In that city, legal exchanges will swap 100,000 Yemeni riyals (around $172) in new notes for electronic currency that can be spent on things like phone credit or electricity bills, for a small fee of around $1.50.

But things get more challenging when it comes to actual paper that can be spent in food markets. Sanaa residents said unofficial exchanges are offering to change 100,000 riyals of new notes into 90-96,000 riyals of the scarcer old.

After the Houthis stormed the capital Sanaa in 2014 and ousted the government of President Abd Rabbu Mansour Hadi, Yemen’s central bank split into two branches - one in Sanaa, under Houthi control, and one internationally recognised branch in Aden, which has access to money printers.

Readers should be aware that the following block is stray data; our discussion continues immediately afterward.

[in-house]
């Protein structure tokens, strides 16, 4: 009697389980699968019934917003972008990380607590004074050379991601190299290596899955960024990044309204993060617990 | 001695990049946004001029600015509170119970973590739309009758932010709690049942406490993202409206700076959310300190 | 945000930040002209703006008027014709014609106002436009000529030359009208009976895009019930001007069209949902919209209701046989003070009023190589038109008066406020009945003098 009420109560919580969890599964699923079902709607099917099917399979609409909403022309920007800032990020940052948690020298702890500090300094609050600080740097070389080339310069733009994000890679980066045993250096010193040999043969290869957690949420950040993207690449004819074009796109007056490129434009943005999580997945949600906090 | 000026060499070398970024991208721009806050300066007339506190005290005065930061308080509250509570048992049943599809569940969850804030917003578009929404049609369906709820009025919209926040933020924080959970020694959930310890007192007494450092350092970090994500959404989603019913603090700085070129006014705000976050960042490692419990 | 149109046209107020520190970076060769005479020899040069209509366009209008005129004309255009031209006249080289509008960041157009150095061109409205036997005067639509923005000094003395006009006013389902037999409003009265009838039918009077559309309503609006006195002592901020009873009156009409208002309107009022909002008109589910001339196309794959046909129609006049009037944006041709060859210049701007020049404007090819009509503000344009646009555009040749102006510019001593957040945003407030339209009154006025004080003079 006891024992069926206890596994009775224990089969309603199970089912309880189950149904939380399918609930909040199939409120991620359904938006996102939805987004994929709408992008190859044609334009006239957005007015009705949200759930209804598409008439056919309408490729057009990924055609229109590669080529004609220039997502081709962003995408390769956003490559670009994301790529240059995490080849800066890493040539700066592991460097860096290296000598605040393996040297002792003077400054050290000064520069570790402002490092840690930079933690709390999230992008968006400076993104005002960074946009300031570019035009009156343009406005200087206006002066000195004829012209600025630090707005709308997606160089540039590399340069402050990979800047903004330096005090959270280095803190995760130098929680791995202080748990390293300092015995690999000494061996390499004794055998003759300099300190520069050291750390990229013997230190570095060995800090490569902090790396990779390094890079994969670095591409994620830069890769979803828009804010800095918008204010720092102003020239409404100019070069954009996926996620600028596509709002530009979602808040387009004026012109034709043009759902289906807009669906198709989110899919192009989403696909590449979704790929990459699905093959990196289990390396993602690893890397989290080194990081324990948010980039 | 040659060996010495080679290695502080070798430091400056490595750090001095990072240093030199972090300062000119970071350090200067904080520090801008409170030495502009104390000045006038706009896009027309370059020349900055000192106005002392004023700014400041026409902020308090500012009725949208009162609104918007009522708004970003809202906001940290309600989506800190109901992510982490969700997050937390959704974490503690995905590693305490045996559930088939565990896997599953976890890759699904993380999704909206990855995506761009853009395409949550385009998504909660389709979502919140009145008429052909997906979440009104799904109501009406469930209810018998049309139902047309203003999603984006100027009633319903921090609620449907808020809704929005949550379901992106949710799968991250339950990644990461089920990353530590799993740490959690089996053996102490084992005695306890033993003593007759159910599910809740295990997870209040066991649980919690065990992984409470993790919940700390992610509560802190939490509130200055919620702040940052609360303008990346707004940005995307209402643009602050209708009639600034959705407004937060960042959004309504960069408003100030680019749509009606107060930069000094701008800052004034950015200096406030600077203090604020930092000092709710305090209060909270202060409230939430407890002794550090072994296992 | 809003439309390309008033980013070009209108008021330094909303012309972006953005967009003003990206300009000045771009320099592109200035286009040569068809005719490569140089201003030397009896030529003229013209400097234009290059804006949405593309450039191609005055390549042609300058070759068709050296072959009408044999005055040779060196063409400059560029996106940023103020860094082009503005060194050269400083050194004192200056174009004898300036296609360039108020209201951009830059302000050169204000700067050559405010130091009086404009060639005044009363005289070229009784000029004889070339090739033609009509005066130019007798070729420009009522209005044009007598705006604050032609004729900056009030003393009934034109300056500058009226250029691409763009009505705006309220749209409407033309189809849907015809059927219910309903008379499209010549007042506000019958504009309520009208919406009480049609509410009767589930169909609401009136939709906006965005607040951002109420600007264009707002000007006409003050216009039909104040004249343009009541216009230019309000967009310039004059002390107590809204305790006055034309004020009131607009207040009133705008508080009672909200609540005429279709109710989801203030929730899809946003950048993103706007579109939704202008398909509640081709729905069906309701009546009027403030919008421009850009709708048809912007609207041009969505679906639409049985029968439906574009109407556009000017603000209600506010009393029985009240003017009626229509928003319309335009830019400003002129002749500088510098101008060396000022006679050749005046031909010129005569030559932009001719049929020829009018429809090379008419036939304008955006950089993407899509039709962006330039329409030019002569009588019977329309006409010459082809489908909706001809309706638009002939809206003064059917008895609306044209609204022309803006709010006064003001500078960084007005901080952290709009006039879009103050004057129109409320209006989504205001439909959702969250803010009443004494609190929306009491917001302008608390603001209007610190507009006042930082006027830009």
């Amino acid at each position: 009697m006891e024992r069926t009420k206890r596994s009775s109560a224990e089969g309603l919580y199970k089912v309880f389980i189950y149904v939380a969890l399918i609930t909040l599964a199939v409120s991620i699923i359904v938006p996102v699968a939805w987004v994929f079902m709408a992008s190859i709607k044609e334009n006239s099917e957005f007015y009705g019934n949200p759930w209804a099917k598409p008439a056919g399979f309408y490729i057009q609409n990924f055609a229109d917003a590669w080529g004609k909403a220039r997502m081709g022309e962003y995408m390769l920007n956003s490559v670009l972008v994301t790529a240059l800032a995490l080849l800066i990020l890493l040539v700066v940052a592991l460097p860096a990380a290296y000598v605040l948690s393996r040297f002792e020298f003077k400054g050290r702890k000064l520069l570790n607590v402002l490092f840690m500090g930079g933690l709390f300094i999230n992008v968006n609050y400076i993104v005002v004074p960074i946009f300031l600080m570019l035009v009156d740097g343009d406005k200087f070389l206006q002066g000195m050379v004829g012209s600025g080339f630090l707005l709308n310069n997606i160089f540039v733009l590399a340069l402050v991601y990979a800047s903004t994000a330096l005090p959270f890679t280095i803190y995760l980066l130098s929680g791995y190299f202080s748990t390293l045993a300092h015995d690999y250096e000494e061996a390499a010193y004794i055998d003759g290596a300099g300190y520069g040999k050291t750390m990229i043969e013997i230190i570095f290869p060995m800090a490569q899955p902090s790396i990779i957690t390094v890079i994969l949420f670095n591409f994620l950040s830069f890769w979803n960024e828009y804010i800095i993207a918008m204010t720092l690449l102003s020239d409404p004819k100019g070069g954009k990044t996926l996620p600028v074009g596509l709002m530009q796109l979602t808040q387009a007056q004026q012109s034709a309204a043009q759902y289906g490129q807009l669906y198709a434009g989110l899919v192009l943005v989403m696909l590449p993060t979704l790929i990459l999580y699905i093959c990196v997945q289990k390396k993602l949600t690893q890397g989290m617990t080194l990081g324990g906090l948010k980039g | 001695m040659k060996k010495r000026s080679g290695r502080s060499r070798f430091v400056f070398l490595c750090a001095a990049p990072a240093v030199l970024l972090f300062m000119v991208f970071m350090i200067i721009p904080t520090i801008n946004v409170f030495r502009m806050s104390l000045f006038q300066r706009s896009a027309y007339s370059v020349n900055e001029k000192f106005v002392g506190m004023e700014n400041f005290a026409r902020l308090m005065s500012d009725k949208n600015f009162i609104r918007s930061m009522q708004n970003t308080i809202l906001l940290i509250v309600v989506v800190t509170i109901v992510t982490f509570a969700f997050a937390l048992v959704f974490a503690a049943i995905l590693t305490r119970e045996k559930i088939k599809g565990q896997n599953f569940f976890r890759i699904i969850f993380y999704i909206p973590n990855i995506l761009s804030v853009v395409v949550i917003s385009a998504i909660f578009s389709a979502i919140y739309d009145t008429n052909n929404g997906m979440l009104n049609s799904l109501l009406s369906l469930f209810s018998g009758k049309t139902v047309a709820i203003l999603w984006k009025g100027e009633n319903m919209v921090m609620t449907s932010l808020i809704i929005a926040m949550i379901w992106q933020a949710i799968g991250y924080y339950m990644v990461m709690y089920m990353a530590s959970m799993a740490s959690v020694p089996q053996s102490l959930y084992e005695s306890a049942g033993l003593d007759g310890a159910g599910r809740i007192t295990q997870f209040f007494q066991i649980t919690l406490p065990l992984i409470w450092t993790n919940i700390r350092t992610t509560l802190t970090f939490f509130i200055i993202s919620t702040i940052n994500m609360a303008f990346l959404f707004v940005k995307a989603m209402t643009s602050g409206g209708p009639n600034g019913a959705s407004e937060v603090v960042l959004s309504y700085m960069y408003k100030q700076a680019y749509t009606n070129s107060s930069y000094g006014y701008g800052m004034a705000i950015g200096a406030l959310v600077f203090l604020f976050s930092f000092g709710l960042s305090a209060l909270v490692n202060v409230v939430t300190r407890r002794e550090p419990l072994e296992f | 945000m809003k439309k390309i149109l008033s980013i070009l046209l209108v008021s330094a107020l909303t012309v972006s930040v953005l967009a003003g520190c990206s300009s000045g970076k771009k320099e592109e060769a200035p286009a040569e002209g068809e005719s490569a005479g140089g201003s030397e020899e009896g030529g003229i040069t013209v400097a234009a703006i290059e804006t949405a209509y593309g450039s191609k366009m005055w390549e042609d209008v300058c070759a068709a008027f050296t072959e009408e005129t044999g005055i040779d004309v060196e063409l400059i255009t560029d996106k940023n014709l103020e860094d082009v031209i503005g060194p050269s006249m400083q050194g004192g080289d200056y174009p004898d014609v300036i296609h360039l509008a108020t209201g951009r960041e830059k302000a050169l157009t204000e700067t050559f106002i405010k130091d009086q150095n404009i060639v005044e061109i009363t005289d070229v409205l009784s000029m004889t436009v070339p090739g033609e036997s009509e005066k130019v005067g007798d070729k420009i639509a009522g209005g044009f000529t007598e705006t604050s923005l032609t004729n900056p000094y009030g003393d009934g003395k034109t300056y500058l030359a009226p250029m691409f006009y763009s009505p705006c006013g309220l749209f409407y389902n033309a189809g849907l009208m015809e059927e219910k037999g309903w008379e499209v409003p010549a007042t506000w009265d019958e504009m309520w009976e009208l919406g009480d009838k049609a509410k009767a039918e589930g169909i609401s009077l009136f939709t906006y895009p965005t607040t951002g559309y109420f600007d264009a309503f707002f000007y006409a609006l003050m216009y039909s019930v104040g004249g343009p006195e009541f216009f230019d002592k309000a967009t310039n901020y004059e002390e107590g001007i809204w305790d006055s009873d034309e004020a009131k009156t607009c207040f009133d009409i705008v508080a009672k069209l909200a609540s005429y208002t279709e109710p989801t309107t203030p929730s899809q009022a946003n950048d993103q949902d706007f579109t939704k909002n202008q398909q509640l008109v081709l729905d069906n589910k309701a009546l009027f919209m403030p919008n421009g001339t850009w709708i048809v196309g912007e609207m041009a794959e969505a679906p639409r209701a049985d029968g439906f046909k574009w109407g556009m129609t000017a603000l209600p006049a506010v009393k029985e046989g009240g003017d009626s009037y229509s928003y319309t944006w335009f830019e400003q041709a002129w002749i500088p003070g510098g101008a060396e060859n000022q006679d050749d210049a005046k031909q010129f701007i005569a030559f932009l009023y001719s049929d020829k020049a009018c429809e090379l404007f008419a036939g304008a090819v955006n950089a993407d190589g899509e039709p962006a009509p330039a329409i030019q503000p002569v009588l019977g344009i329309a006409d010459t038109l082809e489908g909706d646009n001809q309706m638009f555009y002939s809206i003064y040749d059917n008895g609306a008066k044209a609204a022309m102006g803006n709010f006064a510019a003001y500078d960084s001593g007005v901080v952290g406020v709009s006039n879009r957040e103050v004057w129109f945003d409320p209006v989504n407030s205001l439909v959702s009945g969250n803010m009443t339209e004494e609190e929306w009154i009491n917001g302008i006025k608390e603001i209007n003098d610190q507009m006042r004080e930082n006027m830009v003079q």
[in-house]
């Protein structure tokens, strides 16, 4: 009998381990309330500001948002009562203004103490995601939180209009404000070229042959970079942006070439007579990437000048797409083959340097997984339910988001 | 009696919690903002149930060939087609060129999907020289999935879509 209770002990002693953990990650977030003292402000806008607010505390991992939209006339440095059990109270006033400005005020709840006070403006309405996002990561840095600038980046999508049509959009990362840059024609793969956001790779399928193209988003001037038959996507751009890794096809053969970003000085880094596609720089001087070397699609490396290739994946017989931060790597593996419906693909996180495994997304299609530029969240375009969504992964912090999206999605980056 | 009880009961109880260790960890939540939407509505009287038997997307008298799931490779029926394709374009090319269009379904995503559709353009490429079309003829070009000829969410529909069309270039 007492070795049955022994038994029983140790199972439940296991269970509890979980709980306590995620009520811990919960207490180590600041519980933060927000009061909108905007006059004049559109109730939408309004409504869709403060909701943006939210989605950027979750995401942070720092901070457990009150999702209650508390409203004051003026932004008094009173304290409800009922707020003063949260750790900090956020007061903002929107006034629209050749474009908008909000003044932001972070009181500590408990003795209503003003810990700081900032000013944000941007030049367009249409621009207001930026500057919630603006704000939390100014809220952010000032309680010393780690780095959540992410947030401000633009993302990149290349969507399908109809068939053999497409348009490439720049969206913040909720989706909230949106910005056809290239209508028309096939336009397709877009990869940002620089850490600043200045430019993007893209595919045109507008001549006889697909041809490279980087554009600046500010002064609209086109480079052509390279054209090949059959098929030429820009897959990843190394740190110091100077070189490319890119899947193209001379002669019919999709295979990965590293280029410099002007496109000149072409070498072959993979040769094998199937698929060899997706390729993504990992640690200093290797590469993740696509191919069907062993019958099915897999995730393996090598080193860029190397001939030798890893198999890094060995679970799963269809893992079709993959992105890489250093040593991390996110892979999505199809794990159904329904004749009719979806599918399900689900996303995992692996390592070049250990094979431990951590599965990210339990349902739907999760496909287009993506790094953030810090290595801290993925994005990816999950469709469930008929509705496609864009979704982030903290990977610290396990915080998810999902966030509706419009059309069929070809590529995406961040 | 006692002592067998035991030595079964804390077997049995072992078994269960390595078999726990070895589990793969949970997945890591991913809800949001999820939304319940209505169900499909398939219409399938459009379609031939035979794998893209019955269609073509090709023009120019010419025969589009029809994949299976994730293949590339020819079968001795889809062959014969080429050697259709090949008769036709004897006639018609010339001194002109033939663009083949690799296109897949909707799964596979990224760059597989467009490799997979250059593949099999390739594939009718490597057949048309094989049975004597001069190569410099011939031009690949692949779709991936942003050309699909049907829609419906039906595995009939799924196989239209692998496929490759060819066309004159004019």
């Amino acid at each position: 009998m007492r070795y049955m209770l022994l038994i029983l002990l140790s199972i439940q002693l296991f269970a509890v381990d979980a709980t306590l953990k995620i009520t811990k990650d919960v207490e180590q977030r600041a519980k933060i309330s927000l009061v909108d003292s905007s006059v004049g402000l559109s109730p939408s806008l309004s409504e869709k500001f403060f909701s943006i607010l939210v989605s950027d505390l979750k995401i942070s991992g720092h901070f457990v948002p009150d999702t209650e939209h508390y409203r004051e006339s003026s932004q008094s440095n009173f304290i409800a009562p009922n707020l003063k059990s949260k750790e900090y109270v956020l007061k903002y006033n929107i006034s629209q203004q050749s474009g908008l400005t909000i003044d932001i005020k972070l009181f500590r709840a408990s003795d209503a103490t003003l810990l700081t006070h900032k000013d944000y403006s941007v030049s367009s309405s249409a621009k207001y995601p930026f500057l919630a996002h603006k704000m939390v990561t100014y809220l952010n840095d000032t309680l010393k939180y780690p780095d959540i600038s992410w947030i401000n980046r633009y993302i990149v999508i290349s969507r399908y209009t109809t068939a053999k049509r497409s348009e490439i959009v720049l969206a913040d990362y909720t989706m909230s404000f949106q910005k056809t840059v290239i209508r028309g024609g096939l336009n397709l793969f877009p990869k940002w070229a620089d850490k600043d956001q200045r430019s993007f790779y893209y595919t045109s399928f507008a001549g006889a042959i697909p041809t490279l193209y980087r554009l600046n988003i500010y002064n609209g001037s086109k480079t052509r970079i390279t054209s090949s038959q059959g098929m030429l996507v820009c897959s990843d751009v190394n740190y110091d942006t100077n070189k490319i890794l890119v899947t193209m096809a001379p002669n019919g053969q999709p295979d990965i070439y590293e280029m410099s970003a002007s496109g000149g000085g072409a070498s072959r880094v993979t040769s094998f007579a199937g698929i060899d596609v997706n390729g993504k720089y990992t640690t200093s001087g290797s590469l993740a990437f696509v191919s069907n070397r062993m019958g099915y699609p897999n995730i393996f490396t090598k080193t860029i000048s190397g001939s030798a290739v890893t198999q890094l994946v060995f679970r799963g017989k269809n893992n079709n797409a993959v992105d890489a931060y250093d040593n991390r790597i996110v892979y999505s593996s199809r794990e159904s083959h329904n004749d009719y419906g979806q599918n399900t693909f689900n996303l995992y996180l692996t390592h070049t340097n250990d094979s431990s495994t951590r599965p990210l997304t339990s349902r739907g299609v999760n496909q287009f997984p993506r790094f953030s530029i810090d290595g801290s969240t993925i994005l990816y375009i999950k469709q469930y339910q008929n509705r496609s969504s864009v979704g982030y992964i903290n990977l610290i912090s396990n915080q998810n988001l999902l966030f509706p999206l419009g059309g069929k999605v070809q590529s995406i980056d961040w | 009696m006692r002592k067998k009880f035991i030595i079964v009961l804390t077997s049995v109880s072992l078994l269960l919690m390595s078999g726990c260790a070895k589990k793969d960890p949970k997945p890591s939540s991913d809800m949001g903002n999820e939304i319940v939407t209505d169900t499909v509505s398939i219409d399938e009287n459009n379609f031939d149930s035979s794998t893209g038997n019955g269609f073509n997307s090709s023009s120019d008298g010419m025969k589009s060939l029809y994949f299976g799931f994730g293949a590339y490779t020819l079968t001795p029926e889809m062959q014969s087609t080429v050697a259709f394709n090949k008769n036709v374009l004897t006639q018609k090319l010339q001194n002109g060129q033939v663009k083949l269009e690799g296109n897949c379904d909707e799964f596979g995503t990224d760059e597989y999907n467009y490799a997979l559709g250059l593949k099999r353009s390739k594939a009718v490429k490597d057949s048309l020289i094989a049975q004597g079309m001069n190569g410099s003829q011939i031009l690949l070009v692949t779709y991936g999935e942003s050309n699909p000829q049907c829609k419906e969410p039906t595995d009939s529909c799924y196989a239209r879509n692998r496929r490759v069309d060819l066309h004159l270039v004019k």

The Aden authorities have defended their decision to step up the printing of new money from 2017, saying it was an attempt to deal with a building cash crunch and pay public sector salaries.

“The Houthis ... did not consider the economic cost to society,” Yousef Saeed Ahmad, adviser to the governor of Aden’s central bank, told Reuters there this week.

“We hope the measures taken are short-term. They cannot be kept up because the economy is one, it is interrelated and commodities flow from Sanaa to Aden and vice versa. This measure will aggregate the living conditions of all Yemenis,” he said.

The Houthis have defended their ban as a way of defending the value of the currency.

“The Sanaa central bank had to take measures to stem the dangerous practices the Aden central bank was carrying out through their monetary policy,” said Sami Al-Siyaghi, in charge of foreign banking operations at the Sanaa central bank.

“The imposition of [Aden’s] monetary stance on us led to the collapse of the national currency against foreign currency ... With each new issuance you notice a commensurate collapse in the riyal against foreign currency,” Siyashi told Reuters.